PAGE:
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ANO10 mutations cause ataxia and coenzyme Q10 deficiency

Lookup NU author(s): Dr Veronika Boczonadi, Dr Angela Pyle, Dr Boglarka Bansagi, Marie Appleton, Professor Hanns Lochmuller, Dr Helen Griffin, Professor Robert Taylor, Professor Patrick Chinnery, Professor Rita Horvath



This work is licensed under a Creative Commons Attribution 4.0 International License (CC BY 4.0).


Inherited ataxias are heterogeneous disorders affecting both children and adults, with over 40 different causative genes, making molecular genetic diagnosis challenging. Although recent advances in next-generation sequencing have significantly improved mutation detection, few treatments exist for patients with inherited ataxia. In two patients with adult-onset cerebellar ataxia and coenzyme Q(10) (CoQ(10)) deficiency in muscle, whole exome sequencing revealed mutations in ANO10, which encodes anoctamin 10, a member of a family of putative calcium-activated chloride channels, and the causative gene for autosomal recessive spinocerebellar ataxia-10 (SCAR10). Both patients presented with slowly progressive ataxia and dysarthria leading to severe disability in the sixth decade. Epilepsy and learning difficulties were also present in one patient, while retinal degeneration and cataract were present in the other. The detection of mutations in ANO10 in our patients indicate that ANO10 defects cause secondary low CoQ(10) and SCAR10 patients may benefit from CoQ(10) supplementation.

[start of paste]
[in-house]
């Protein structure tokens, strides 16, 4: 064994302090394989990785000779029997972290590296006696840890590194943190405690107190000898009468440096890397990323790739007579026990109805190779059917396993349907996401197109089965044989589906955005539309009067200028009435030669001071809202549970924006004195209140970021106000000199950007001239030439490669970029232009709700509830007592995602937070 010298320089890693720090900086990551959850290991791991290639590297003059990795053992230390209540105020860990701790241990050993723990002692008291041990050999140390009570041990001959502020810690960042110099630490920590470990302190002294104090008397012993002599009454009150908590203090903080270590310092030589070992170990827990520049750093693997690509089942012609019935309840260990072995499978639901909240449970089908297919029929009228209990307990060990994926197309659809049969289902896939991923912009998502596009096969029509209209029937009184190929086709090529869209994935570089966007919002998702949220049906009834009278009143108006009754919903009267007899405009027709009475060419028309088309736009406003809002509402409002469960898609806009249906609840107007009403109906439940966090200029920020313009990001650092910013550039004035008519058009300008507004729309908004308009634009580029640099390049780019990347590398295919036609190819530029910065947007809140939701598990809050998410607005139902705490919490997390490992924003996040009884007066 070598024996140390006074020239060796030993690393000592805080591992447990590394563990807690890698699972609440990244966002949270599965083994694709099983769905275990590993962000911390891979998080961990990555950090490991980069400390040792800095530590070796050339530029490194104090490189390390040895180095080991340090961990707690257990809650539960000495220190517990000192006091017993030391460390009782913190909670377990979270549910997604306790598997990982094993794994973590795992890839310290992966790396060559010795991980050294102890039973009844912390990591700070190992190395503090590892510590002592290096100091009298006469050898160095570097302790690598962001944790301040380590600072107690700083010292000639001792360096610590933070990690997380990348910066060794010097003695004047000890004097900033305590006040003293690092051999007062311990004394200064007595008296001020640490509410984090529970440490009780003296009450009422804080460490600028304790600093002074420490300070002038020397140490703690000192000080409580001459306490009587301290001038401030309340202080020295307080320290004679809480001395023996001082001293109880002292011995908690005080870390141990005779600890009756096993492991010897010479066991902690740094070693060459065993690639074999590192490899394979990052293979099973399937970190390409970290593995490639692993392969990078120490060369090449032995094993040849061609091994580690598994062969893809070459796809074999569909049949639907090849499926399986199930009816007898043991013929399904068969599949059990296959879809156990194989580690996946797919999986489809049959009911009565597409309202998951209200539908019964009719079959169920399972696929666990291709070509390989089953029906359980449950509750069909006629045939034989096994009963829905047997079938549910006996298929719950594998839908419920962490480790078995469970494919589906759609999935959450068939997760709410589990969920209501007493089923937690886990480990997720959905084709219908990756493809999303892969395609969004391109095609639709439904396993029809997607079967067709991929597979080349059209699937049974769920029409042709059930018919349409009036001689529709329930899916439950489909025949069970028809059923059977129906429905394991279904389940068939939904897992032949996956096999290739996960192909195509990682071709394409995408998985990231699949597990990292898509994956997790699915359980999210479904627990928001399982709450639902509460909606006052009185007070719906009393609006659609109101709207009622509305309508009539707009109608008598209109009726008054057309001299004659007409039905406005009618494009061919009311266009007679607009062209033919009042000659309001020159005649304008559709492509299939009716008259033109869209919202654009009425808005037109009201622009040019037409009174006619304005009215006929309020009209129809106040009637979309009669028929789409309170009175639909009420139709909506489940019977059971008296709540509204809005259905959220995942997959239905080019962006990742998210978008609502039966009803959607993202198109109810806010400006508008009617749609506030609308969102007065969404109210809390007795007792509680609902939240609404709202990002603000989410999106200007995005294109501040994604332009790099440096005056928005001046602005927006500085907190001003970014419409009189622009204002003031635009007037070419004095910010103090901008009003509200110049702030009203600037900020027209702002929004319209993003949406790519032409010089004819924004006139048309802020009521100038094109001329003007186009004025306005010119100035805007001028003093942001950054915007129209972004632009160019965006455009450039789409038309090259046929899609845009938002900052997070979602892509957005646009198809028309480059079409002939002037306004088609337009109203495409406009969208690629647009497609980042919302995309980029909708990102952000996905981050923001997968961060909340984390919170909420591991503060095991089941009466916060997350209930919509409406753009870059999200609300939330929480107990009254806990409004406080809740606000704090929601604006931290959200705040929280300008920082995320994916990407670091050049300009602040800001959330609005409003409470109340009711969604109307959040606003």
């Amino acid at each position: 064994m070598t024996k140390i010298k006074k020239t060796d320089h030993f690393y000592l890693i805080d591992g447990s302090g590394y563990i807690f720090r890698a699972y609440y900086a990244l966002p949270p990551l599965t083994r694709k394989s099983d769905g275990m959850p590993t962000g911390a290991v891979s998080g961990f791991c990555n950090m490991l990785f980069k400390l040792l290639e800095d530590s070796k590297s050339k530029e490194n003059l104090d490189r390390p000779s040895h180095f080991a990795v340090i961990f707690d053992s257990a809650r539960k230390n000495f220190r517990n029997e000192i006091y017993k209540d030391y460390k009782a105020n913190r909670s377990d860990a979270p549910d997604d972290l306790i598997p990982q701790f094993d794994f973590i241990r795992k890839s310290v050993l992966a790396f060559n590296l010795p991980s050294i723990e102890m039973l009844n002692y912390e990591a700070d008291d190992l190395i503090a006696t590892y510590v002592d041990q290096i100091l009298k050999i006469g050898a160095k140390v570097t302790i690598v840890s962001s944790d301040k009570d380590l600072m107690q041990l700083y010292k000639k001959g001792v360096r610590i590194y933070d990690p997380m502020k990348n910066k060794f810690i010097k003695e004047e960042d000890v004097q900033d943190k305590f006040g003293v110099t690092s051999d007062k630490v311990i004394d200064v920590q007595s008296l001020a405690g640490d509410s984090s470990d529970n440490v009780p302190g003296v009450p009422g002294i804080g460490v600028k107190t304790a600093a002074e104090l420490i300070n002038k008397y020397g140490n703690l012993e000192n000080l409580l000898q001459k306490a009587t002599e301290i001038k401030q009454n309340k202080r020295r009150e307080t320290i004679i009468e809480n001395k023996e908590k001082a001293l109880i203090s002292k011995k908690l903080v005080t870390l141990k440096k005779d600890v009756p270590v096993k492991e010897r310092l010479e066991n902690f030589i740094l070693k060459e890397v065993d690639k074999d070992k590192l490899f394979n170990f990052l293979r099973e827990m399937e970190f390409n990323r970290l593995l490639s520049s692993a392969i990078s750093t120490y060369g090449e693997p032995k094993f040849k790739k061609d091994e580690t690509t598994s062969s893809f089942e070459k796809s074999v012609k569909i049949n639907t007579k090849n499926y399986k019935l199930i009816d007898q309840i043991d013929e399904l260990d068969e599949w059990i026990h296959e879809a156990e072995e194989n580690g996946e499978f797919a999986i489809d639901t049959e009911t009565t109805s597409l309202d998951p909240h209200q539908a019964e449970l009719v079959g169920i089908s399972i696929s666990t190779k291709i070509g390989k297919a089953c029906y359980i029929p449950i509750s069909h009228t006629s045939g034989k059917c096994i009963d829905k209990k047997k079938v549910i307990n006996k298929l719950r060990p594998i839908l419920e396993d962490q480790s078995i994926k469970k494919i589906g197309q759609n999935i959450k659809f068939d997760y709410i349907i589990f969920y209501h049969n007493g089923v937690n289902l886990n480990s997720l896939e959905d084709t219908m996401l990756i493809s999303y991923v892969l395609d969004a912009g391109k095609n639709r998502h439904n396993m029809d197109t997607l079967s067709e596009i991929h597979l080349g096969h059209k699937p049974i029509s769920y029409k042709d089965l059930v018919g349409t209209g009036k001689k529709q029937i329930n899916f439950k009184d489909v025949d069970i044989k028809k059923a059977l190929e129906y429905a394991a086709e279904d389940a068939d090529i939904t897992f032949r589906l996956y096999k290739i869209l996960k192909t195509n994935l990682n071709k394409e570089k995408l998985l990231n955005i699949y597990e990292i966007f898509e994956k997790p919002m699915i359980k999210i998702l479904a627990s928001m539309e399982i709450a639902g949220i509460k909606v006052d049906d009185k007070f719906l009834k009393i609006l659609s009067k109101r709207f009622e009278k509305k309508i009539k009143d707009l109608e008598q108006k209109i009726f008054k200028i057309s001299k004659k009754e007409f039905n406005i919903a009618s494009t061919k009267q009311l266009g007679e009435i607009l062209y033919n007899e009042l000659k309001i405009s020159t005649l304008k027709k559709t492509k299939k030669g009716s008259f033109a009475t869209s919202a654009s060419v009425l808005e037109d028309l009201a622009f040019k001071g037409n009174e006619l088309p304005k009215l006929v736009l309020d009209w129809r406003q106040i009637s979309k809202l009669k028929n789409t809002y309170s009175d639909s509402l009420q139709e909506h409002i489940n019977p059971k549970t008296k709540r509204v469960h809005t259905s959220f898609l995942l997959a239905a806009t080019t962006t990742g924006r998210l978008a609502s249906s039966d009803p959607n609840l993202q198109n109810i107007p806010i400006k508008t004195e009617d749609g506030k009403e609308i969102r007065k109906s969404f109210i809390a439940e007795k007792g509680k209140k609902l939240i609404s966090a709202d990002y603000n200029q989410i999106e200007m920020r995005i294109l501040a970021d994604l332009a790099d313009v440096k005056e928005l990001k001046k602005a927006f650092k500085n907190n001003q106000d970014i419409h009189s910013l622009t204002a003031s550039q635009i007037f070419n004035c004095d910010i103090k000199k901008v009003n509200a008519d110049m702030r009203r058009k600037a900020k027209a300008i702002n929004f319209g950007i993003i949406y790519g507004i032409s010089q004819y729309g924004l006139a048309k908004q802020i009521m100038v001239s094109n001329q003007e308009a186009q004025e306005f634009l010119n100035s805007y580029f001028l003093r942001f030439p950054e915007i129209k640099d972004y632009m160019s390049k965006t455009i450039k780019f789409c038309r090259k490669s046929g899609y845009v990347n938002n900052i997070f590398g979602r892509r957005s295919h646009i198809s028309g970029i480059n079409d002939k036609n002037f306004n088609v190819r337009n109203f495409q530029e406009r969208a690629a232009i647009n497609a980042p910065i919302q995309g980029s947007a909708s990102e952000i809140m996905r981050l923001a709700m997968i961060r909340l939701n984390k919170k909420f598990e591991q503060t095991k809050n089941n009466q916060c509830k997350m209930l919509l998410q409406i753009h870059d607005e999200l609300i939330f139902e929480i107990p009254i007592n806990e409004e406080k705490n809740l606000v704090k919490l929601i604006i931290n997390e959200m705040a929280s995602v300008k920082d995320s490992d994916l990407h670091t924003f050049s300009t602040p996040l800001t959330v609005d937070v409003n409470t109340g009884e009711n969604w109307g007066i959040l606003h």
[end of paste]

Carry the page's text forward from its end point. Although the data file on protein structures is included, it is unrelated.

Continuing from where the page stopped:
Publication metadata

Author(s): Balreira A, Boczonadi V, Barca E, Pyle A, Bansagi B, Appleton M, Graham C, Hargreaves IP, Rasic VM, Lochmuller H, Griffin H, Taylor RW, Naini A, Chinnery PF, Hirano M, Quinzii CM, Horvath R

Publication type: Article

Publication status: Published

Journal: Journal of Neurology

Year: 2014

Volume: 261

Issue: 11

Pages: 2192-2198

Print publication date: 01/11/2014

Online publication date: 03/09/2014

Acceptance date: 19/08/2014

Date deposited: 03/07/2015

ISSN (print): 0340-5354

ISSN (electronic): 1432-1459

Publisher: Springer


DOI: 10.1007/s00415-014-7476-7


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